Thursday, January 17, 2013

Not sure whether to laugh or cry...

In one corner of the Internet, furious people repeat the claim that, "The RSPCA kills HALF the animals it rescues." 

In another corner, people with apparently rather similar interests are suggesting rescues ought to kill all animals who can't be rehomed pretty much immediately and all animals needing any significant amount of veterinary treatment.

Humans aren't consistent creatures, but a bit more of an attempt at sensible perspective would go a long way towards improving the quality of life for humans and animals in this country.

The RSPCA is absolutely bedevilled by attempts to divert a general purpose animal protection organisation into single-minded focus on whatever issue happens to be the special interest of the person doing the diversion, whether it be rabbits, ragwort, ferrets, vivisection or vegetarianism. This is further complicated by those who don't particularly care what the Society concentrates on so long as it doesn't turn a reforming eye on their activities — whether their activity is dog breeding, hunting, intensive farming or whatever. This group ultimately don't care what damage they do to the practical animal welfare work which forms three-quarters of the RSPCA's activities; in fact they may welcome it because it is the practical work which gives the RSPCA much of its clout as a campaigning and educating body.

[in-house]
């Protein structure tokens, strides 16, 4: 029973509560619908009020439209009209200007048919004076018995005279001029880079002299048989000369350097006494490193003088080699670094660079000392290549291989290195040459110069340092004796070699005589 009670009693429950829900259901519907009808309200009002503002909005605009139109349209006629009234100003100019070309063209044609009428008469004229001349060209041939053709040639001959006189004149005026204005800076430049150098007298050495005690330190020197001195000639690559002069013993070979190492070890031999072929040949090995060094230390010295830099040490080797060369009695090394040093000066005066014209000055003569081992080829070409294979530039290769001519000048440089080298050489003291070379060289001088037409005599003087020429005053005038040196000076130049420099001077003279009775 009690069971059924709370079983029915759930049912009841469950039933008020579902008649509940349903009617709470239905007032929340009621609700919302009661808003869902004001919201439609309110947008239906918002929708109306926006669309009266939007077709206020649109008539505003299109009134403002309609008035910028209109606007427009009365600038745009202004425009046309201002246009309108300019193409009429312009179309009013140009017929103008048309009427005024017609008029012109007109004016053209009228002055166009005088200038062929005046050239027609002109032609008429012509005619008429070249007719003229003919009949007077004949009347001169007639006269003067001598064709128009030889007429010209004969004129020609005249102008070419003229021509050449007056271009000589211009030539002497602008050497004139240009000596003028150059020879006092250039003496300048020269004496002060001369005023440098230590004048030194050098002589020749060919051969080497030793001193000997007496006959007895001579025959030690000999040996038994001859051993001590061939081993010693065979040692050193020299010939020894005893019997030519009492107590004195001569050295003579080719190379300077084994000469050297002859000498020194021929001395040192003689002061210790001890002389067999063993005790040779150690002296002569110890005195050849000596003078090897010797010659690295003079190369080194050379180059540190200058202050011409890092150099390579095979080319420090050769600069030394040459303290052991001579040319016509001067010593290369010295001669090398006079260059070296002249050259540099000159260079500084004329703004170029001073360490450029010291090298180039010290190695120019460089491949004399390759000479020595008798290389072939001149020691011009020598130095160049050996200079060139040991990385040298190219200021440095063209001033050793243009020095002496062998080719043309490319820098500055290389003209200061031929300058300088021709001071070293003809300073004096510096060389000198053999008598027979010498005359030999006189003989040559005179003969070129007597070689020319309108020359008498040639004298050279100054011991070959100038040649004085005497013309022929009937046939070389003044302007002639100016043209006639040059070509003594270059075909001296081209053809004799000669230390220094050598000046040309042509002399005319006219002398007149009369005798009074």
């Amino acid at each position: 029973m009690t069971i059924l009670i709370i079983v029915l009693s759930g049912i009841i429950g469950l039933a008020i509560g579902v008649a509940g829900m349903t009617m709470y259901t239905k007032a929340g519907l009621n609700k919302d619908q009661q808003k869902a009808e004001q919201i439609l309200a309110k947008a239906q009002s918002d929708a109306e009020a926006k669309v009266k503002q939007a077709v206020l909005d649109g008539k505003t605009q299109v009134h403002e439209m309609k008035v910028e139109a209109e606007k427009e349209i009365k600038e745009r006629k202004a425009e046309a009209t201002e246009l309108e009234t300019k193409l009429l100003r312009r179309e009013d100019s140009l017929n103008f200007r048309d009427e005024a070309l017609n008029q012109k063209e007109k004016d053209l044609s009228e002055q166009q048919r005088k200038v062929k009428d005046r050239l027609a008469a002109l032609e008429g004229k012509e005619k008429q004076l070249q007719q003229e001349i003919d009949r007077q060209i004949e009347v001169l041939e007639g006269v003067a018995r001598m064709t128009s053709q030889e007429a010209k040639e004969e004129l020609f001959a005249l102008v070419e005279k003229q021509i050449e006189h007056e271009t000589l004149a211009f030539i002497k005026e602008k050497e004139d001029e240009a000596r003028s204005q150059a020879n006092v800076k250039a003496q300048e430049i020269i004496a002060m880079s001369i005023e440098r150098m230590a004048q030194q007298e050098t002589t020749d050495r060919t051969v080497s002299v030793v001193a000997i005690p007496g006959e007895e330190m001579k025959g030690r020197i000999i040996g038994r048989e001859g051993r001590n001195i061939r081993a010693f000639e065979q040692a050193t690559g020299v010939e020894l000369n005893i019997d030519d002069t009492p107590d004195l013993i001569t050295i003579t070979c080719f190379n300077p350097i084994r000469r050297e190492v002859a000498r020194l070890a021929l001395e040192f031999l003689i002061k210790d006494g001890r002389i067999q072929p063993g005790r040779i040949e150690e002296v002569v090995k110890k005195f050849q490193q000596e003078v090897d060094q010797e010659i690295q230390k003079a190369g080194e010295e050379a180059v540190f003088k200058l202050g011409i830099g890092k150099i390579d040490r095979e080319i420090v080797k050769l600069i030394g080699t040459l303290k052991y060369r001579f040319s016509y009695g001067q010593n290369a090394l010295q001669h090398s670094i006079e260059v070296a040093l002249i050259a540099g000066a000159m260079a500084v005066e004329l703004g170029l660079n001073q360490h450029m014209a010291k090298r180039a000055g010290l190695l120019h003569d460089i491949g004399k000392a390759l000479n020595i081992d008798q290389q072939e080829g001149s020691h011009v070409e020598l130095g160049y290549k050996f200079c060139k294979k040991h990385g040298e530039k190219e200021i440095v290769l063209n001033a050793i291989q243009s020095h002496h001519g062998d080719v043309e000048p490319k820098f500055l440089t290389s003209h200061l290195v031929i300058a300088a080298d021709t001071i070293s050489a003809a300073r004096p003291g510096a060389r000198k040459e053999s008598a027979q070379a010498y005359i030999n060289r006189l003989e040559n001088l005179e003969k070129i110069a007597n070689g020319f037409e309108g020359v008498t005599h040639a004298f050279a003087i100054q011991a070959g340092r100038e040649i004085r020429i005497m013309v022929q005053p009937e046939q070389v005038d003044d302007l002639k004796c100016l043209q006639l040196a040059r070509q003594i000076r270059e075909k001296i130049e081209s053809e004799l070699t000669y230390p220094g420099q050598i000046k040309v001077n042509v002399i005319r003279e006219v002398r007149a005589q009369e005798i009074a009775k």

In some ways an unbiassed external investigation into the RSPCA might be no bad thing for animals because it couldn't avoid also being an investigation into the interest groups which would like to reduce the Society to an organisation which runs shelters for domestic pets and never tackles the root causes of any animal issues. 

Ironically this might not affect the hunting issue very much (although I think there are a lot of questions to be answered about the way the hunting lobby seems to have been able to manipulate several national newspapers). 

The dysfunctional state of the dog "industry" affects many more members of the general public—whether through the cost and heart-break involved in purchasing a puppy who is doomed to die young, or simply through the fact that most British dogs will be pets but most British dogs will not be bred with a view to being successful pets. 

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